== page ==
WOLA: Advocacy for Human Rights in the Americas

Corruption Cannot be Tolerated in Consultation Processes with Afro-Colombian Communities

WOLA and Civil Society Groups Send Letter to Minister Vargas Lleras

Mr. Germán Vargas Lleras
Minister of the Interior and Justice
Avenida El Dorado con Carrera 52
Bogotá DC., Colombia

February 9, 2010

Dear Minister Vargas Lleras,

On behalf of the organizational and individual signatories to this letter, we send you our warmest greetings.  We are part of a U.S. network of non-governmental organizations, academics, and activists who actively follow the territorial rights and human rights situation in Afrodescendent communities in your country.  We would like to draw your attention to the statements released on January 21 and 27 by organizations that we work closely with in Colombia in regards to the formalization process of the National Development Plan (PND) and the implementation process of Constitutional Court Order 005 of 2009 on displaced Afro-Colombian communities.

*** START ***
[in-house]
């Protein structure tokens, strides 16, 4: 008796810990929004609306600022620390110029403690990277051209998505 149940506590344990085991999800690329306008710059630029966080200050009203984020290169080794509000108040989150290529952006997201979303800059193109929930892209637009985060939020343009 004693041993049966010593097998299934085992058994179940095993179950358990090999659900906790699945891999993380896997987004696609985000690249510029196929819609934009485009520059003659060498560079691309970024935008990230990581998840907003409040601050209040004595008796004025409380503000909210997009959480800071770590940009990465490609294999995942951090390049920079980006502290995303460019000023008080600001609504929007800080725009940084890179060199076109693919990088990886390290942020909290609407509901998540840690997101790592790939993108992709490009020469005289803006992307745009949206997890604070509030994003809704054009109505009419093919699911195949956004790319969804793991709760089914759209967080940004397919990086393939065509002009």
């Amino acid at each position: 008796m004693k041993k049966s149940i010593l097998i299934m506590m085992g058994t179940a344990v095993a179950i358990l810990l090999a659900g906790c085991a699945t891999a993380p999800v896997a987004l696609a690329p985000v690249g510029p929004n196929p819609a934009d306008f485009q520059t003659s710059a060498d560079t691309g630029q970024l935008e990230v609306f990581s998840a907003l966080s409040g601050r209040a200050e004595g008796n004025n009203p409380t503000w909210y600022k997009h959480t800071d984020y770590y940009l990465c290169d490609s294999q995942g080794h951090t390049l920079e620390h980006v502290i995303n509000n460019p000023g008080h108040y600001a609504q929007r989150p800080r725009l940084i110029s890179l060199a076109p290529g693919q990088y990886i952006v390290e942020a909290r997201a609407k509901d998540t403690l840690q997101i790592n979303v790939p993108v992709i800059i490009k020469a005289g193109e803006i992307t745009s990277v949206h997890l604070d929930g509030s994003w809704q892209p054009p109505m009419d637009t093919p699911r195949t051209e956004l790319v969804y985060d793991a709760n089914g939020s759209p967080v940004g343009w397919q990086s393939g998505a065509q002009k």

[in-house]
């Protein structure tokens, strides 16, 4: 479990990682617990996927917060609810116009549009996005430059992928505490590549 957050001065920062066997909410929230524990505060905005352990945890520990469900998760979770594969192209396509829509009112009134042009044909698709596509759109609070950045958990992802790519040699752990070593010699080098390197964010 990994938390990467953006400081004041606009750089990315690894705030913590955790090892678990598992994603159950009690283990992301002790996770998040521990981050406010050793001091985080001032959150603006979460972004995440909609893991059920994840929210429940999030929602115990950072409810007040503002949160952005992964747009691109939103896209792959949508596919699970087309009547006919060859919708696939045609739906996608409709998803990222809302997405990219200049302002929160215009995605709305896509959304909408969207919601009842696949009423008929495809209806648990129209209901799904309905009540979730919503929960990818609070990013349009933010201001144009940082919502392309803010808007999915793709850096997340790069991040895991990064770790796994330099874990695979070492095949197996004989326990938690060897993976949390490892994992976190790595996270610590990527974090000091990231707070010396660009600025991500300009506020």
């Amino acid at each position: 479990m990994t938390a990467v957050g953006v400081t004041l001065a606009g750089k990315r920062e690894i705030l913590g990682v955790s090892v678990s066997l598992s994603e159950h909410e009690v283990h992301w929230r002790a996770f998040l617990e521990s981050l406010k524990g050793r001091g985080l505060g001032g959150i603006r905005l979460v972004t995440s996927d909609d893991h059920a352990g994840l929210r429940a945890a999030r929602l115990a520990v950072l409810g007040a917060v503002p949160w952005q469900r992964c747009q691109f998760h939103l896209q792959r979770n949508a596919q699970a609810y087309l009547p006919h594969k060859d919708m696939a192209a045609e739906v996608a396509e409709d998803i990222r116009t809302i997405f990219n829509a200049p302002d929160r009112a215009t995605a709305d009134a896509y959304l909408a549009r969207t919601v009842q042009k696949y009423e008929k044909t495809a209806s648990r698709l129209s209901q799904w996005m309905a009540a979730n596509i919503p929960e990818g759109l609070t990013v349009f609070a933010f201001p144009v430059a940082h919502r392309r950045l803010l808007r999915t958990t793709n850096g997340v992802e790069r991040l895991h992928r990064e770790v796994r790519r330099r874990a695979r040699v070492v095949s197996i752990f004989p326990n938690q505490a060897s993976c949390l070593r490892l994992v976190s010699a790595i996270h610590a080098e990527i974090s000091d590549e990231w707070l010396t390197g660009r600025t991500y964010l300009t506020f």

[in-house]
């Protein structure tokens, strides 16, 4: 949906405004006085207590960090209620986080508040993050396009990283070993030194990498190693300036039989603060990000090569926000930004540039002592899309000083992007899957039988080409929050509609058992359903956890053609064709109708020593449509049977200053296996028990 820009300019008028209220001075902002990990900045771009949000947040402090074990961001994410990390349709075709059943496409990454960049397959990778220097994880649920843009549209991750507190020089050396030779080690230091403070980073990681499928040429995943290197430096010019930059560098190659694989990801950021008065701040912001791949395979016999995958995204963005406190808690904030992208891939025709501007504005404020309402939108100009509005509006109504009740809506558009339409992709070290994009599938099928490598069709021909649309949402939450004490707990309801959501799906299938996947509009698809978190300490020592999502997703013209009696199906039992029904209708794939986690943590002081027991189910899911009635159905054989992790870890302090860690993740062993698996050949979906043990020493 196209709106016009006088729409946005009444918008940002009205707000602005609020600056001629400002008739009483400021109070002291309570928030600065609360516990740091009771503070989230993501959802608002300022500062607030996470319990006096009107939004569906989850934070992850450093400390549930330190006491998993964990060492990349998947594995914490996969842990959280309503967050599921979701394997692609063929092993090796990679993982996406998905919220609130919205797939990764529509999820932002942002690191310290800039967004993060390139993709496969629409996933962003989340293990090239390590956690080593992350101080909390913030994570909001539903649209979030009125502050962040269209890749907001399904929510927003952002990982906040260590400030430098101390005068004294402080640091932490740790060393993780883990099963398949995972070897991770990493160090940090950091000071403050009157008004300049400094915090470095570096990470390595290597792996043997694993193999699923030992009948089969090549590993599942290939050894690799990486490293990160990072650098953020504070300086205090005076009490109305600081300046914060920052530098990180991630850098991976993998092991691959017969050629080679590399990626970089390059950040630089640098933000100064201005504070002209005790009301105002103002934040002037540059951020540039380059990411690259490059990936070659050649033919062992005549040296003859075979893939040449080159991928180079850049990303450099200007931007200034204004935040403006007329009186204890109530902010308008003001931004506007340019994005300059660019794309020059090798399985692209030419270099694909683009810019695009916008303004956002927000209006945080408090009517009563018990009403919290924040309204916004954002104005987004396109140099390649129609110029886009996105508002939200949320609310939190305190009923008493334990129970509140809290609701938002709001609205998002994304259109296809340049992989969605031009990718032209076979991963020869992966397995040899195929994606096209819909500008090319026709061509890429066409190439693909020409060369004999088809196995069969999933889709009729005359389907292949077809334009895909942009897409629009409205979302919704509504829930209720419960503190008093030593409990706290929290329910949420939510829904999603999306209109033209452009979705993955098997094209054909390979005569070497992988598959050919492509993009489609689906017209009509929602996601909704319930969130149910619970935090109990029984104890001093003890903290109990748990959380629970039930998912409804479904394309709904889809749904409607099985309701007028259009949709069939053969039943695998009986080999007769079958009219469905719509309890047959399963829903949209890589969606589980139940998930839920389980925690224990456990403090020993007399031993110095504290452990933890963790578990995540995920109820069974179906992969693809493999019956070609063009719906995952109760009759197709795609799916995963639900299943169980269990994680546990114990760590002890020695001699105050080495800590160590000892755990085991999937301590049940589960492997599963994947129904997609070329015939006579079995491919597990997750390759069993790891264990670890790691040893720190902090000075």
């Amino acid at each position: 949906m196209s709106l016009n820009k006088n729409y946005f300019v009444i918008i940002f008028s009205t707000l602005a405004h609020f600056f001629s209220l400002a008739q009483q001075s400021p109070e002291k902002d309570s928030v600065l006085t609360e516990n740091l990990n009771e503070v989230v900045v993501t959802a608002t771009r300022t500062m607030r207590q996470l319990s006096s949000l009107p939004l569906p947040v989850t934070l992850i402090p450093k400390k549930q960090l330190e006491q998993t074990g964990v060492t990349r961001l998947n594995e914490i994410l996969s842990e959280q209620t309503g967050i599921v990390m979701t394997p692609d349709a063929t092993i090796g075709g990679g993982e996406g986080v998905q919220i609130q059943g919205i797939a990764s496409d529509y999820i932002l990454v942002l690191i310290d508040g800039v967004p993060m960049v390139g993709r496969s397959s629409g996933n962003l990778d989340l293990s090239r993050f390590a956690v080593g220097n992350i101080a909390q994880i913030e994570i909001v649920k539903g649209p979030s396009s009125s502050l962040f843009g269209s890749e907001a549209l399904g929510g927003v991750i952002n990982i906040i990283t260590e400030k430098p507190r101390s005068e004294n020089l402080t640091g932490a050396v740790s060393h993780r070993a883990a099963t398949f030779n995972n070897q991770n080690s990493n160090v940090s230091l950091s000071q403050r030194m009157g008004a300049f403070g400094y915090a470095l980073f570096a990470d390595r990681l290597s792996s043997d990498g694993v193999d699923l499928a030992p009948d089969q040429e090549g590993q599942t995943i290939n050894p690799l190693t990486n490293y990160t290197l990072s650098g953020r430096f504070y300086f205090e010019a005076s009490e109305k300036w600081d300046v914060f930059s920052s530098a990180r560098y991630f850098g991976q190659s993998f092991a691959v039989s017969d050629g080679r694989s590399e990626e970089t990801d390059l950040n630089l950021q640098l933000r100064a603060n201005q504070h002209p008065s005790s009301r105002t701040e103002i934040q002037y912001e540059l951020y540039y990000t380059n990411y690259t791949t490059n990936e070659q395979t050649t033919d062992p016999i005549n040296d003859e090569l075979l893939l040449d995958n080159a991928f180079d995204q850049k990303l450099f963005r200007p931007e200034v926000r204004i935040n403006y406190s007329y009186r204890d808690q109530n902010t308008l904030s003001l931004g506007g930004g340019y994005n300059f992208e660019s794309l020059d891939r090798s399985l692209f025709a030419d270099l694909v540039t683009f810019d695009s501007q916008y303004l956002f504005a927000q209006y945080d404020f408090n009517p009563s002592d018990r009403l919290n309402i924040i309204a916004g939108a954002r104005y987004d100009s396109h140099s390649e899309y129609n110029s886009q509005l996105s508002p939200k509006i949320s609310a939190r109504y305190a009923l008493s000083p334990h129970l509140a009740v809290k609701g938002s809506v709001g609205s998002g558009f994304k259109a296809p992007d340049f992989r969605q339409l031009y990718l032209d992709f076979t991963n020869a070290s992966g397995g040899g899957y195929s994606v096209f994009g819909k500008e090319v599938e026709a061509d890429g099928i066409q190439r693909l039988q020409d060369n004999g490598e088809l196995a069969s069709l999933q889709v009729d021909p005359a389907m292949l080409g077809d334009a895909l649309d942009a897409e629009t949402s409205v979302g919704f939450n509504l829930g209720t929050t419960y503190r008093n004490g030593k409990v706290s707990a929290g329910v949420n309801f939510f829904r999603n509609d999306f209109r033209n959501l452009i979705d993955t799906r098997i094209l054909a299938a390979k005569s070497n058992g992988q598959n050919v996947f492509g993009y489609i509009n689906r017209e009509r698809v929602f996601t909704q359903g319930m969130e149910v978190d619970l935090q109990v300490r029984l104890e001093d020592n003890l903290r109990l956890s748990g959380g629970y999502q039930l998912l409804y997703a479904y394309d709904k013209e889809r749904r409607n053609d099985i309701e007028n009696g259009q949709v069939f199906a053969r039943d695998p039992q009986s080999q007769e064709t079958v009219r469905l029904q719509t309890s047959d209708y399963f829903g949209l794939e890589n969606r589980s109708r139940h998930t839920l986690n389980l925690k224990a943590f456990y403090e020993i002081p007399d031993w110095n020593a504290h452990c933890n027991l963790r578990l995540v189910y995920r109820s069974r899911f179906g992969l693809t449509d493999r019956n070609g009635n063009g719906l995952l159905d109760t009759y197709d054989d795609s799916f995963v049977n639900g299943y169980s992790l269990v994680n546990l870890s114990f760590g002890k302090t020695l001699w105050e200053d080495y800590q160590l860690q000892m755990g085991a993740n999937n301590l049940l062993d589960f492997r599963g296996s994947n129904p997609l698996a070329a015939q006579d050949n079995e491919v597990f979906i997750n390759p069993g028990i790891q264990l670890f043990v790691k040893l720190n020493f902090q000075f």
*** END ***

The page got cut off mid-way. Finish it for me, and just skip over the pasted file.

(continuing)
The statements in question are related to the communities’ rights to previous consultation and previous free and informed consent. We would like to express our full support for the mechanisms of consultation and dialogue with the Colombian government, which were established by Law 70 of 1993 (the Black Communities Law) and fortified by Constitutional Court Orders and Convention 169 of the International Labour Organization (ILO).  These mechanisms, which we believe to be of the utmost importance, only function when they ensure that the rights and interests of the communities are respected by the State, and when laws, policies, government programs and economic projects that impact the territories are consulted and discussed with the representatives of these communities.  The fact that these mechanisms have the important responsibility of representing the rights and interests of the Afro-Colombian communities is precisely why we are concerned with the allegations made in the statement by the Black Communities Process (PCN) on January 27.  The statement declares that a member of the Consultation Commission offered public funds to various community representatives in order to influence and later change their position in regards to the PND.